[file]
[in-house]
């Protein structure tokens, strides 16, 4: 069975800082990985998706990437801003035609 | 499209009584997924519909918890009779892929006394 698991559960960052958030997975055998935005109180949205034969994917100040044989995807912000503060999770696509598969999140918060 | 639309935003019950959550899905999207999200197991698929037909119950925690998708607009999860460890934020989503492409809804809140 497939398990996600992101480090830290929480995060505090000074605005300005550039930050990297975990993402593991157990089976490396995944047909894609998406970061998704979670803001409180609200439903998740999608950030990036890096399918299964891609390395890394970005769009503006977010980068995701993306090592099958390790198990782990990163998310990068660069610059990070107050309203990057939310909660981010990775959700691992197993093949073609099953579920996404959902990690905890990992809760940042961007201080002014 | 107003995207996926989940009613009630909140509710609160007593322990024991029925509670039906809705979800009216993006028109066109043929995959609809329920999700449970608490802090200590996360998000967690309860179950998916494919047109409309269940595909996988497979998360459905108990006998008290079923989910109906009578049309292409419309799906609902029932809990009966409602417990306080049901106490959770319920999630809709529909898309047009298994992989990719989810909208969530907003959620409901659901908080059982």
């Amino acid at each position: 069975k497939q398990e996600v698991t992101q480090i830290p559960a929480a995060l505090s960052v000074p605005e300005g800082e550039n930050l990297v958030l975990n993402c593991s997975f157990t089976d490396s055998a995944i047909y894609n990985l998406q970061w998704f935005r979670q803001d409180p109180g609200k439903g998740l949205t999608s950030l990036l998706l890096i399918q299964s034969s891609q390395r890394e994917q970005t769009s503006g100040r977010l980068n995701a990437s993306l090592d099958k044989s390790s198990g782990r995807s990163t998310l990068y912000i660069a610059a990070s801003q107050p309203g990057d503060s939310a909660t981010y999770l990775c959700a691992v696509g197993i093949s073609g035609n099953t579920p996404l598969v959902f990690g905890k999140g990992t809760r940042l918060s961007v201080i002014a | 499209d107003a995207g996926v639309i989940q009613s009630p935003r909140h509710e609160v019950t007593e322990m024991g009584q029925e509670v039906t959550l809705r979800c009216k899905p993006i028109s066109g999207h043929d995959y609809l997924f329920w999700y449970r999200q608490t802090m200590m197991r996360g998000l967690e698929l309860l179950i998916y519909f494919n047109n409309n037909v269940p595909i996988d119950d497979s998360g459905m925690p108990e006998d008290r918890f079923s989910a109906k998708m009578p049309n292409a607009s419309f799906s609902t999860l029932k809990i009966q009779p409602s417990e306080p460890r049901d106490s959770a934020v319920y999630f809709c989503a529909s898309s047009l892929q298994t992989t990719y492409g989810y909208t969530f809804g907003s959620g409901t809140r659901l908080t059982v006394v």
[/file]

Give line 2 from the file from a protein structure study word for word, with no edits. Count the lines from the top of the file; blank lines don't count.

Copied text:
């Protein structure tokens, strides 16, 4: 069975800082990985998706990437801003035609 | 499209009584997924519909918890009779892929006394 698991559960960052958030997975055998935005109180949205034969994917100040044989995807912000503060999770696509598969999140918060 | 639309935003019950959550899905999207999200197991698929037909119950925690998708607009999860460890934020989503492409809804809140 497939398990996600992101480090830290929480995060505090000074605005300005550039930050990297975990993402593991157990089976490396995944047909894609998406970061998704979670803001409180609200439903998740999608950030990036890096399918299964891609390395890394970005769009503006977010980068995701993306090592099958390790198990782990990163998310990068660069610059990070107050309203990057939310909660981010990775959700691992197993093949073609099953579920996404959902990690905890990992809760940042961007201080002014 | 107003995207996926989940009613009630909140509710609160007593322990024991029925509670039906809705979800009216993006028109066109043929995959609809329920999700449970608490802090200590996360998000967690309860179950998916494919047109409309269940595909996988497979998360459905108990006998008290079923989910109906009578049309292409419309799906609902029932809990009966409602417990306080049901106490959770319920999630809709529909898309047009298994992989990719989810909208969530907003959620409901659901908080059982």